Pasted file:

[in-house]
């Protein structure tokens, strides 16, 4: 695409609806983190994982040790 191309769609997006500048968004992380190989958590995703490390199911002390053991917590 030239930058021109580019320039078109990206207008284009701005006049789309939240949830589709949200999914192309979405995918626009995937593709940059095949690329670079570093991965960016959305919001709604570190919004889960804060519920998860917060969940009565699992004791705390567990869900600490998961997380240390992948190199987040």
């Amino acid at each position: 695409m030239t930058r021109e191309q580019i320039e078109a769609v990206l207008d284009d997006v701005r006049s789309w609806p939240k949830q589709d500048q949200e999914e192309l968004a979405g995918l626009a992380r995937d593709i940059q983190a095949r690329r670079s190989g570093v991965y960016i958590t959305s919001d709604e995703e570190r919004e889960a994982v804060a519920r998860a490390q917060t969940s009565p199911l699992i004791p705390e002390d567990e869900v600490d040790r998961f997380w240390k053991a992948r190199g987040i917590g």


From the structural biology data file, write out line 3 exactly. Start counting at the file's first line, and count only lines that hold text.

């Amino acid at each position: 695409m030239t930058r021109e191309q580019i320039e078109a769609v990206l207008d284009d997006v701005r006049s789309w609806p939240k949830q589709d500048q949200e999914e192309l968004a979405g995918l626009a992380r995937d593709i940059q983190a095949r690329r670079s190989g570093v991965y960016i958590t959305s919001d709604e995703e570190r919004e889960a994982v804060a519920r998860a490390q917060t969940s009565p199911l699992i004791p705390e002390d567990e869900v600490d040790r998961f997380w240390k053991a992948r190199g987040i917590g």